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AM News Brief: Opioid Lawsuit, Burn Ban & Western Governors Call For Fire Restoration Plan

Chelsea Naughton
Restrictions are now in place because of poor air quality in Salt Lake County. This story and more in the Tuesday morning news brief.

Tuesday morning, December 8, 2020


Changes To Bill That Would Protect Drivers Who Hit Protesters

A controversial bill approved by a Utah legislative committee in November would have given legal protections to drivers who hit protesters. Lex Scott, founder of Utah’s Black Lives Matter chapter, announced on Facebook live Monday that the bill will be modified following a conversation with the bill’s sponsor, Rep. Jon Hawkins, R-Pleasant Grove. Hawkins said when he introduced the bill he was trying to strike a balance between protecting protesters and those caught up in them. And he was surprised by the response the bill got. The bill could be considered by the state Legislature during January’s general session, if Hawkins chooses to bring it forward. Read the full story. — Lexi Peery

Rising COVID Cases Strains Utah Contact Tracing

If a person tests positive for COVID-19, health officials usually call people who they came into contact with and let them know to quarantine and get tested. But that process, known as contact tracing, is changing around Utah as new cases continue to number in the thousands each day. Now, instead of calling everyone who comes into contact with a positive case, most health departments just call the person who has COVID-19 and ask them to reach out to anyone they recently encountered. Read the full story. — Kate Groetzinger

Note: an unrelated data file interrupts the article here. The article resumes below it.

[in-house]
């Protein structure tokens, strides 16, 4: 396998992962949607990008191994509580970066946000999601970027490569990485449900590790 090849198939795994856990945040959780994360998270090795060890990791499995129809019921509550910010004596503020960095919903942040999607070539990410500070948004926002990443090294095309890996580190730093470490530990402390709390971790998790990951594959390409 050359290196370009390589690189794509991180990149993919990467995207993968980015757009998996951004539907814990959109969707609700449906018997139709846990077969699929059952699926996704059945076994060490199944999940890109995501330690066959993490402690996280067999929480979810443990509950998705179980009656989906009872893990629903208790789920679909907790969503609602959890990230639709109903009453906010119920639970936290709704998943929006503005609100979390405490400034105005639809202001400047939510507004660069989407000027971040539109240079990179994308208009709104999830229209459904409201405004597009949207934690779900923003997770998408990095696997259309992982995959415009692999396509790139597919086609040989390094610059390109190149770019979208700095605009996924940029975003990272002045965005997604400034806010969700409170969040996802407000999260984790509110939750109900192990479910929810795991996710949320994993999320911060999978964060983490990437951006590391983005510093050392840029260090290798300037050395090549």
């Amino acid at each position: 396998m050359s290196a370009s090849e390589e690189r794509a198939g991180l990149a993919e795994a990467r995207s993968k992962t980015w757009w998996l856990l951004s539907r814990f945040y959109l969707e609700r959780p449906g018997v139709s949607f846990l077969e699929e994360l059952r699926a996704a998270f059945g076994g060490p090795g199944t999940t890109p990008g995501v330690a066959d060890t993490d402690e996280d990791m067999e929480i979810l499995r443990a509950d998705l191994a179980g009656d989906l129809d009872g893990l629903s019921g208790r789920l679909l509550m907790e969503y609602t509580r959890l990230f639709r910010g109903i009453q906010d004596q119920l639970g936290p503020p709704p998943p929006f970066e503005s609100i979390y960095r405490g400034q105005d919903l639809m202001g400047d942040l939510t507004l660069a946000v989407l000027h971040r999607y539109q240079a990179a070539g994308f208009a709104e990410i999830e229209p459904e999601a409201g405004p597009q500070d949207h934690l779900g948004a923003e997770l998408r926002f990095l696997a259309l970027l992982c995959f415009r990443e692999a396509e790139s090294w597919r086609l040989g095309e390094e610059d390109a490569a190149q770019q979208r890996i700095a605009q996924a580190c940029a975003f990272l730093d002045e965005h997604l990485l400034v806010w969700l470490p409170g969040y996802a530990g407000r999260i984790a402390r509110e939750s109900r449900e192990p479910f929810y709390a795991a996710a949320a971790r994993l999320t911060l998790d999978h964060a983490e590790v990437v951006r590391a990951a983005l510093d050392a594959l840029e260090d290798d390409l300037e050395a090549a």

Northern Utah

Air Quality Restrictions In Salt Lake County

Restrictions are now in place because of poor air quality in Salt Lake County. The county prohibits burning solid fuel in fireplaces or wood burning stoves and bans outdoor fires such as bonfires, patio pit fires and charcoal grill fires on days that the State of Utah designates as no-burn days. The air quality forecast for Tuesday and Wednesday is orange in Salt Lake County. That is unhealthy for most people. — Diane Maggipinto

Pharmacy Sued Over Opioid Sales

Federal prosecutors are suing a pharmacy in Morgan, alleging employees filled hundreds of opioid prescriptions for members of the same family. The U.S. attorney's office filed a civil enforcement action against Ridley's Family Markets Inc. and Ridley's Food Corp. following an investigation by the U.S. Drug Enforcement Administration. The lawsuit asks for an order to stop the pharmacy from violating federal controlled substances laws and demands monetary penalties against the companies. The companies denied the allegations and said they will fight any legal action. — Associated Press


Uncontrolled Virus Spread Continues Across Navajo Nation

Monday’s figures from the Navajo Department of Health shows 213 new COVID-19 cases and 15 more deaths. Health officials said the uncontrolled community spread now stretches across 77 communities based on data from Nov. 20 through Dec. 3. They said nearly all intensive care unit beds on the reservation are filled and warn that the tribe is nearing a point where health care workers will have to make difficult decisions about providing care with limited hospital resources. Navajo Nation President Jonathan Nez said there are few options to transport patients to other regional hospitals as they are also near full capacity. — Associated Press

Governor’s Call For Comprehensive Fire Restoration Plan

Governor’s across the West are asking for federal support to ensure that wildfire restoration becomes a priority the same way suppression and mitigation efforts are. The Western Governors Association said federal, state and local agencies collaborate on wildfires, but there isn’t a system in place for post-fire response. The association pointed to an unprecedented number of wildfires that have created unbalanced ecosystems throughout the west with no comprehensive plans to restore them. It notes that wildfires are a crucial part of the ecosystem but that all agencies need to work together on restoring the habitat afterwards. That’s an important step towards the area becoming resilient to future fires. — Stephanie Serrano, Mountain West News Bureau

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